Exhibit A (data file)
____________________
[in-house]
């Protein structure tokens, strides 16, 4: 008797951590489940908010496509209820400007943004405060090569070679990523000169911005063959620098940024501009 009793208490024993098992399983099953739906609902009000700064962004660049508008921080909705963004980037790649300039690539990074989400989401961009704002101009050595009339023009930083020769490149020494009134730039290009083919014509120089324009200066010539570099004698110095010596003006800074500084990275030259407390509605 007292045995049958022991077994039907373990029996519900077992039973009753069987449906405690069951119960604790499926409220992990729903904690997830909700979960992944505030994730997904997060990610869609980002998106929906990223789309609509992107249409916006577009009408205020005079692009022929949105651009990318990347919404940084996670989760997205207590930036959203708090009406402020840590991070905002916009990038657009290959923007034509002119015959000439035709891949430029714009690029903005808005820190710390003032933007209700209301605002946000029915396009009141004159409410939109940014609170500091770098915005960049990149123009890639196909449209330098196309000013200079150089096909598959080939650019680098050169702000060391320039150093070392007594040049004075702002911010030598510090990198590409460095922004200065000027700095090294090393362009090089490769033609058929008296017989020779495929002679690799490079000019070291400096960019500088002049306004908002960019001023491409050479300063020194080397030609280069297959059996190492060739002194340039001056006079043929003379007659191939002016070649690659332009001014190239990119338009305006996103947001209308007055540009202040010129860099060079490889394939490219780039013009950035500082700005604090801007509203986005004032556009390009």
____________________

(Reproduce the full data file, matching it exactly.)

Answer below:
[in-house]
């Protein structure tokens, strides 16, 4: 008797951590489940908010496509209820400007943004405060090569070679990523000169911005063959620098940024501009 009793208490024993098992399983099953739906609902009000700064962004660049508008921080909705963004980037790649300039690539990074989400989401961009704002101009050595009339023009930083020769490149020494009134730039290009083919014509120089324009200066010539570099004698110095010596003006800074500084990275030259407390509605 007292045995049958022991077994039907373990029996519900077992039973009753069987449906405690069951119960604790499926409220992990729903904690997830909700979960992944505030994730997904997060990610869609980002998106929906990223789309609509992107249409916006577009009408205020005079692009022929949105651009990318990347919404940084996670989760997205207590930036959203708090009406402020840590991070905002916009990038657009290959923007034509002119015959000439035709891949430029714009690029903005808005820190710390003032933007209700209301605002946000029915396009009141004159409410939109940014609170500091770098915005960049990149123009890639196909449209330098196309000013200079150089096909598959080939650019680098050169702000060391320039150093070392007594040049004075702002911010030598510090990198590409460095922004200065000027700095090294090393362009090089490769033609058929008296017989020779495929002679690799490079000019070291400096960019500088002049306004908002960019001023491409050479300063020194080397030609280069297959059996190492060739002194340039001056006079043929003379007659191939002016070649690659332009001014190239990119338009305006996103947001209308007055540009202040010129860099060079490889394939490219780039013009950035500082700005604090801007509203986005004032556009390009």